Monday, April 14, 2008

Solvents are not friendly

Derek Lowe is a blogger, and a pharmacological chemist, who spends a lot of his time doing chemical synthesis and analysis (as you would expect). Of course, in so doing, he spends a lot of time working with various solvents, and he's talking about them a bit today.

One of the solvents he calls out specifically, is methylene chloride (which is also called dimethyl chloride). As chlorinated solvents go, it's one of the most benign...

...which is kind of like saying "as gun shot wounds go, a .22 through the thigh is one of the most benign".

At least it doesn't kill you just from breathing it, or melt the skin off your bones; and yes, there are chlorinated solvents that will do just that. Some chemical warfare agents (like phosgene for example - in fact most chemical agents that are not organophosphates), and many pesticides, are just the gasseous or aerosolized forms of a chlorinated solvent (don't even get me started on flourinated compounds).

All the drama aside, it is a very useful chemical, and as I said, relatively benign.


Unfortunately, I have a lot of experience with methylene chloride.

My first real job as a teenager was as a furniture restorer and re-finisher in my uncles shop; and methylene chloride is (or at least was) one of the most common paint and varnish strippers for professional industrial use.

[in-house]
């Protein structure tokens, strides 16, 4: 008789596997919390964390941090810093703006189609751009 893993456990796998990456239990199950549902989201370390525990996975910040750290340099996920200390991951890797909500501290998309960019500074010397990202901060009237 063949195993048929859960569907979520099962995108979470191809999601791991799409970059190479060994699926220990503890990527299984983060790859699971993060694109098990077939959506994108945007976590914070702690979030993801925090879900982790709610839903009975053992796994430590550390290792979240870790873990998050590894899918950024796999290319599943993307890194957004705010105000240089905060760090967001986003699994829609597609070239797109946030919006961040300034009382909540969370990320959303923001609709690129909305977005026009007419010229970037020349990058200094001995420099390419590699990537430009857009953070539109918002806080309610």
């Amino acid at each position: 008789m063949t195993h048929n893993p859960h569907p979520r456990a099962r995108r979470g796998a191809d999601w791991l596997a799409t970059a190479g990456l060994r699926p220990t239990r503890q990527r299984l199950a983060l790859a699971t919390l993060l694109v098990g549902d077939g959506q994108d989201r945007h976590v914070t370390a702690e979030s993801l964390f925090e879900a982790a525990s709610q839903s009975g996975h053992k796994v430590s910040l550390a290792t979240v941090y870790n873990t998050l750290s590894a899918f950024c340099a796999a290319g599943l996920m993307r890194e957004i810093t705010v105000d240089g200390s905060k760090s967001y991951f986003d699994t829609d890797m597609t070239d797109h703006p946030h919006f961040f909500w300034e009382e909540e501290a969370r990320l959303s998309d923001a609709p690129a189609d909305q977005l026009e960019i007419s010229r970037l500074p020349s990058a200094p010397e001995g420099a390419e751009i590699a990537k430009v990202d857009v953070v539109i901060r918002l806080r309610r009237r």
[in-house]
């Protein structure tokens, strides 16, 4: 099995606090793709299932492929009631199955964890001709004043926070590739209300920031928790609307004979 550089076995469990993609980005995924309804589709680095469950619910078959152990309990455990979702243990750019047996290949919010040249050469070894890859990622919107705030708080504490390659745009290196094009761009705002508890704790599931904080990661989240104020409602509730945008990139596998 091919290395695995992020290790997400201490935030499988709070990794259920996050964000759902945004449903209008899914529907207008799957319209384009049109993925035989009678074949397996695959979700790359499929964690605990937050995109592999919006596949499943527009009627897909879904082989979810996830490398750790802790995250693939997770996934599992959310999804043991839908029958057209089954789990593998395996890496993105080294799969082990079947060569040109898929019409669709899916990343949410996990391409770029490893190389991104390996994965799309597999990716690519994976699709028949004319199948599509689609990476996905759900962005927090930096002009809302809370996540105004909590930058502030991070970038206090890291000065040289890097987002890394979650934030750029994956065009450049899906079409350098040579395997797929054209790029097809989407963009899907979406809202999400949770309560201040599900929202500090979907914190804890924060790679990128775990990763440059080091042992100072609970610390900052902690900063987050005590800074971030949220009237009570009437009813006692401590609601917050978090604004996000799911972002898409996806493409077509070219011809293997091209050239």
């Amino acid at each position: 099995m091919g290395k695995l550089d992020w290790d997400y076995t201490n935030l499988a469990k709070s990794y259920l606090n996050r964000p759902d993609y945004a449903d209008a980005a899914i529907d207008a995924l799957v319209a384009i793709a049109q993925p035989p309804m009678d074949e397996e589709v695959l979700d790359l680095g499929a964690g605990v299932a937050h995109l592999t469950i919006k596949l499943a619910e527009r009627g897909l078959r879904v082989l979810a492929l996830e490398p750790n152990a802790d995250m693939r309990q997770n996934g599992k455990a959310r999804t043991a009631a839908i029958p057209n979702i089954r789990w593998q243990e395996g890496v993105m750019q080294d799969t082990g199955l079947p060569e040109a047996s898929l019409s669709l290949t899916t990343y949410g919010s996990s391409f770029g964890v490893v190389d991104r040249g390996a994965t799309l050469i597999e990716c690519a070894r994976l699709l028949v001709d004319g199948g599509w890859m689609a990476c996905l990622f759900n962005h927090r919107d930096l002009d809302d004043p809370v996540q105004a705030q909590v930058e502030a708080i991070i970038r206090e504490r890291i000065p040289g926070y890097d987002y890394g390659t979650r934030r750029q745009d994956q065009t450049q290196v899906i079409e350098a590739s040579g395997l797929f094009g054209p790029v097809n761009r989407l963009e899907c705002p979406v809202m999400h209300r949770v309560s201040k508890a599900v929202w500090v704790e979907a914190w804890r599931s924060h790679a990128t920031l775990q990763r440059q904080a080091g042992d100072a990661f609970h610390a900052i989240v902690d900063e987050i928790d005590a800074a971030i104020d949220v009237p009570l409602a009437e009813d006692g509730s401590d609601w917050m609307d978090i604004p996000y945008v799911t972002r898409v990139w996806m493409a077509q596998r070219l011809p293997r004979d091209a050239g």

At any rate, it was what we used; because it is remarkably effective, and of the very effective strippers, it both works the fastest and is the least toxic.

I would spend several hours (sometimes as much as 16 hours a day) at a time standing in a large stainless steel tank, wearing a basic charcoal filter mask, standard cotton overalls (methylene chloride melts many synthetic fabrics; and you don't want to wear anything under the overalls that would soak up fluids and hold them against the skin) and chemical resistant gloves, apron, and boots; stripping furniture with a flow over system (essentially a hose pumping the solvent out through a scrub brush).

In order to strip these pieces, you have to get into every tiny little nook and cranny; and flow, brush, and scrape the crud off.

Now, most modern furniture is relatively clean, simple and square... but for the most part people don't pay professional restorers $75 an hour to strip and refinish those pieces. Mostly, the pieces they want done are 200 year old French provincial writing desks, and colonial post office desks, and 16 drawer armoires etc... etc...

Not simple shapes. Not square. Lots of fiddly bits and pieces, and hard to reach spaces. To get these things stripped, I would have to get most of my body fully into pieces of furniture that had this solvent all over it, splashing all over, etc...

We kept large amounts of mineral spirits and distilled water on hand, because methylene chloride burns like a sunofabitch on your skin, and it doesn't rinse off with water. You have to rinse it off and neutralize some of the burn with the mineral spirits first, then rinse that off with the water.

Several times a day I'd get large portions of my body covered by this stuff. On occasion, I would be completely doused from armpit to ankle; and in the course of these exceedingly painful soakings I discovered one of its secondary effects...

...It's a remarkably effective depilatory...

...and that's all I have to say about that.